Get ready to bookmark NGA Images, an online resource launched this month by the National Gallery of Art. The new repository of digital images (20,000 and counting) documents the National Gallery of Art collections and allows users to search, browse, share and download images at no charge through a refreshing open-access policy. According to National Gallery director Earl A. Powell III, this art-for-all stance "underscores the Gallery's mission and national role in making its collection images and information available to scholars, educators, and the general public." Share the love by creating a set of favorite NGA images and then sharing a link to your virtual "lightbox" with friends and followers.
Experimental and interactive forms of artistic expression get their close-up in Off Book, a Web series from PBS. The second season kicked off this week with a look at the brief but vibrant history of animated GIFs, those moving pictures favored by the likes of Reed+Rader (Pamela Reed and Matthew Rader) and the Cinemagraphs duo of Jamie Beck and Kevin Burg. Tune in to YouTube every other Wednesday for a dozen more episodes of Off Book on topics ranging from advertising and anime to creative commons and sneaker culture and check out archived programs from season one that examine disciplines including typography, video game design and light painting.
There is something new under the sun, every day, all over the world. That's the core belief of the observant nomads over at Atlas Obscura, a quirky online guidebook to the world’s most wondrous places. Among the "singular, eccentric, bizarre, fantastical and strange out-of-the-way" destinations that the ever-growing site allows you to virtually explore are Outer Mongolia's "Dinosaurs Fairyland" theme park, a handwoven bridge in Peru and a North Korean skyscraper known as the "hotel of doom." Navigate by region or category (Anomalous Islands, Microminiature art) or better yet, click "Take me to a random place" for a quick hit of creative inspiration.
Gary Hustwit capped off his "design film trilogy" (Helvetica, Objectified) with Urbanized. The feature-length documentary, which was released on DVD and Blu-ray this week, tackles the design of cities. "Unlike many other fields of design, cities aren’t created by any one specialist or expert," says Hustwit, who filmed in more than a dozen cities on four continents. "There are many contributors to urban change, including ordinary citizens who can have a great impact improving the cities in which they live." Urbanized features some such citizens, along with leading architects, planners, policymakers and thinkers. Design junkies may want to pop for the deluxe box set of all three of Hustwit's visually stunning docs, which come tucked inside a sleek slipcover package, accompanied by a book and other goodies.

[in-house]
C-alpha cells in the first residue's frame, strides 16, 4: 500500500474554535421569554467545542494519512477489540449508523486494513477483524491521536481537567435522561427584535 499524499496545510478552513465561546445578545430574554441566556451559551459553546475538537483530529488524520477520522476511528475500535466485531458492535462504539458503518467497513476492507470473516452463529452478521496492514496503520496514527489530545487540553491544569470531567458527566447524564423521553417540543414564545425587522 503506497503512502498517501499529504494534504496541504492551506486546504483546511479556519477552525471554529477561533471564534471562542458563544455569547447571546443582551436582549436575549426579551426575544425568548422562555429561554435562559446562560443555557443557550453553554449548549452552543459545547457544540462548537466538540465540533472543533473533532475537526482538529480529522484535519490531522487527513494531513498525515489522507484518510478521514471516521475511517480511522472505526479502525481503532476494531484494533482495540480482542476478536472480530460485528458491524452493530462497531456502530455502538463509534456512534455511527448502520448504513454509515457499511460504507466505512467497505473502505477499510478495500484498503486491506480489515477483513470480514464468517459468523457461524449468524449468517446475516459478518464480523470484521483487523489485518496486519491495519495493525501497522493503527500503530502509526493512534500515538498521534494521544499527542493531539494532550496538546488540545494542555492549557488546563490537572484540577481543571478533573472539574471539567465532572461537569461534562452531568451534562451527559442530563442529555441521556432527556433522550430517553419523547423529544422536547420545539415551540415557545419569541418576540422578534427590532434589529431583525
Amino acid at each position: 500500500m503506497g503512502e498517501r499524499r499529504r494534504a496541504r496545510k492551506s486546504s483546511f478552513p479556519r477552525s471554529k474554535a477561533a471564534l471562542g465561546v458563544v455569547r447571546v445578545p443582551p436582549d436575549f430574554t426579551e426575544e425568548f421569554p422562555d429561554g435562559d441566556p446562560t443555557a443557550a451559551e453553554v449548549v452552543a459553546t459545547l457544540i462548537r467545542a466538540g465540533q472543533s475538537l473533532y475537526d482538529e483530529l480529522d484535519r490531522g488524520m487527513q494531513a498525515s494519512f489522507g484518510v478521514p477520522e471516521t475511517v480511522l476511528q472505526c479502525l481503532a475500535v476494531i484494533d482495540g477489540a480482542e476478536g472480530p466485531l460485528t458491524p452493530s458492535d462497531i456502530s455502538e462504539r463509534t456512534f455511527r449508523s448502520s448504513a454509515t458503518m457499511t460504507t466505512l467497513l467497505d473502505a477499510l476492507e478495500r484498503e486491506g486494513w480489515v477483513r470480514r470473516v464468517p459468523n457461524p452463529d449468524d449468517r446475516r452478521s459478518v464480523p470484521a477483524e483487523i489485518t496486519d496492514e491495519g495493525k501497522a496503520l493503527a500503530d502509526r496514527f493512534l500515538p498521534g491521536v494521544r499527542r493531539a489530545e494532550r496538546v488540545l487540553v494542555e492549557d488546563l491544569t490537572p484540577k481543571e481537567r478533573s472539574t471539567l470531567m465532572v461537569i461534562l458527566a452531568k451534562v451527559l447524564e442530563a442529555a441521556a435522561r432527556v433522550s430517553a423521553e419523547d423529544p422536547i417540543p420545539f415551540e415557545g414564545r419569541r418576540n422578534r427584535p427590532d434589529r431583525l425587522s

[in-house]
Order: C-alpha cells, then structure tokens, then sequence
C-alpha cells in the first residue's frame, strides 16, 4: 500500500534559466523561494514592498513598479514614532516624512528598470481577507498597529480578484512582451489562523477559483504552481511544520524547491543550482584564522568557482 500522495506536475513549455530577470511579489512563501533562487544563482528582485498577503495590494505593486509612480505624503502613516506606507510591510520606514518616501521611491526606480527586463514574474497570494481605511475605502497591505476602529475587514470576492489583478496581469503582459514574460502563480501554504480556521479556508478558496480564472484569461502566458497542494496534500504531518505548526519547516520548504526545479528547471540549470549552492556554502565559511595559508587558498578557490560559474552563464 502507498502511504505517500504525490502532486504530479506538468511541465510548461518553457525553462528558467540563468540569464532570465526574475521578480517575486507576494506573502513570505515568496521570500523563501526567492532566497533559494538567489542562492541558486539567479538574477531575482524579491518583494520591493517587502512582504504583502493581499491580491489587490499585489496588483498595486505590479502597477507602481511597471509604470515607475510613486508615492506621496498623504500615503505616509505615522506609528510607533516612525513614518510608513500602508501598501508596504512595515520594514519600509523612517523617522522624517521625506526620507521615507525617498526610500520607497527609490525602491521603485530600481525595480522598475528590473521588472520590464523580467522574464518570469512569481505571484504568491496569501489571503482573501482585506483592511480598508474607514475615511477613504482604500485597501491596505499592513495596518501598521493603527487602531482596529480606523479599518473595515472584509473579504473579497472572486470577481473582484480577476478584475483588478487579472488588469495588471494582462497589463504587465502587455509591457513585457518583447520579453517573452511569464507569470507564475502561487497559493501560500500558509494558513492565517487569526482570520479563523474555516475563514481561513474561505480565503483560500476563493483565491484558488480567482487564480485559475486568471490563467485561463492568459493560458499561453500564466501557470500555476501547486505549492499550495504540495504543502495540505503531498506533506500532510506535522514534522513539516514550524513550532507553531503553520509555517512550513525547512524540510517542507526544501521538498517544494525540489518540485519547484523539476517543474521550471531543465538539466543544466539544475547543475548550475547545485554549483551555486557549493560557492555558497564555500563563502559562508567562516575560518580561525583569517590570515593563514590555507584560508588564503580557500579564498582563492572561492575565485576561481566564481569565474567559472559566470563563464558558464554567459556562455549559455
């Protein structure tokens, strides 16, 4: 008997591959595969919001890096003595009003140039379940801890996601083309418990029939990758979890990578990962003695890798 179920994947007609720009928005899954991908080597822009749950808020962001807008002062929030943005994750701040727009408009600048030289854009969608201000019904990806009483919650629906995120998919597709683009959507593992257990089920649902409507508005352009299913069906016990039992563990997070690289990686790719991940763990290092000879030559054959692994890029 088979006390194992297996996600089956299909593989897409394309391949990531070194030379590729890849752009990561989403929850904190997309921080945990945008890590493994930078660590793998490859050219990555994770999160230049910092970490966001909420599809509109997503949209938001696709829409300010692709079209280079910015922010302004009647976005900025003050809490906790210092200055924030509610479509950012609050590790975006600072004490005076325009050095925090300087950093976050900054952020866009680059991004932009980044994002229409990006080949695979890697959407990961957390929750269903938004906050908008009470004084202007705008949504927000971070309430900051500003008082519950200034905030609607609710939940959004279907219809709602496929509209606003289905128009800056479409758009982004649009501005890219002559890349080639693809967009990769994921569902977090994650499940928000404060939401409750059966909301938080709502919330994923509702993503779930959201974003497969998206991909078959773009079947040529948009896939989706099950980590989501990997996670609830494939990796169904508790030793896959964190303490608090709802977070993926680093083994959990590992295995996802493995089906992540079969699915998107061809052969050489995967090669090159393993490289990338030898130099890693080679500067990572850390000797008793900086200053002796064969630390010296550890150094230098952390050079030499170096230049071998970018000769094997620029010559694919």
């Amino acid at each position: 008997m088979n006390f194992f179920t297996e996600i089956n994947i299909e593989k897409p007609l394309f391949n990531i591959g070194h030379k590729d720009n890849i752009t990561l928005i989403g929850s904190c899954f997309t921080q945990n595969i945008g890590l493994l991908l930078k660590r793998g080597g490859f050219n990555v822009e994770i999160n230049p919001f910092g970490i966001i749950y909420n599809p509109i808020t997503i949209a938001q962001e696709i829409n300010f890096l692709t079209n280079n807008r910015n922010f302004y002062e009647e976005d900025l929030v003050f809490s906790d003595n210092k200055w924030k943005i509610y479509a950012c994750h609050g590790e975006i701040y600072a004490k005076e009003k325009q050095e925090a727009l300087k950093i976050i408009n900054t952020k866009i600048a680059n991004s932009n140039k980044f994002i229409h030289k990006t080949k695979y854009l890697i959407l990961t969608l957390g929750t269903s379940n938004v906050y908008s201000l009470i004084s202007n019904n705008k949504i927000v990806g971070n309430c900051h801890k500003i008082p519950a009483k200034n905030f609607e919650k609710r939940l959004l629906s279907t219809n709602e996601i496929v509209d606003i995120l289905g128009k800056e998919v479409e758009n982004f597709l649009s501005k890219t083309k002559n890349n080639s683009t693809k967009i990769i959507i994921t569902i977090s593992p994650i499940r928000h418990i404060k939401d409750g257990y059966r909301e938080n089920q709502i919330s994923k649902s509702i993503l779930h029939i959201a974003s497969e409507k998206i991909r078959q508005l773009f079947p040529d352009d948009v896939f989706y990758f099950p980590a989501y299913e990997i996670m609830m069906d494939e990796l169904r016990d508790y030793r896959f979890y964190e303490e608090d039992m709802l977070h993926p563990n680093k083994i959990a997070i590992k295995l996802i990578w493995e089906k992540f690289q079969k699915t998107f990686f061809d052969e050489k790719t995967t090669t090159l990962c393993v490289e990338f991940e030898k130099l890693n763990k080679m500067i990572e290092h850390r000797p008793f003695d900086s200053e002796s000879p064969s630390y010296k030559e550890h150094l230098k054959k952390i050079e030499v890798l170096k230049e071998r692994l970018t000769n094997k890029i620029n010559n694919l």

Take a break from traditional design conferences with DesignInquiry. The nonprofit's intensive gatherings bring together practitioners from disparate fields to generate new work and ideas around a single topic. Applications are now being accepted for two week-long events that will take place this summer. DesignInquiry 2012 is set for June 17-23 on the Maine island of Vinalhaven, where participants will take time out of their busy schedules to consider matters chronological -- including speed, "time-being," and how we might redesign the future -- through workshops, presentations, and discussion. In August, 24 adventurous types will converge on Berlin for a more experimental, "DesignCities"-themed gathering that may touch on everything from drawing and performance to geography and architecture.
Ready for your work to get the recognition it deserves? Check out the design awards program from Core77, which will honor the best professional and student work in 17 categories ranging from products and graphic design to "food design" and “Never Saw the Light of Day” (swell projects completed, but killed, in 2011). The online submission invites designers to show off their pitching skills by uploading a two-and-a-half minute video as part of their entry, and all judging takes place in teams that will later reconvene to discuss their top picks in live webcasts. You have until April 10 to claim your rightful place in the global design world.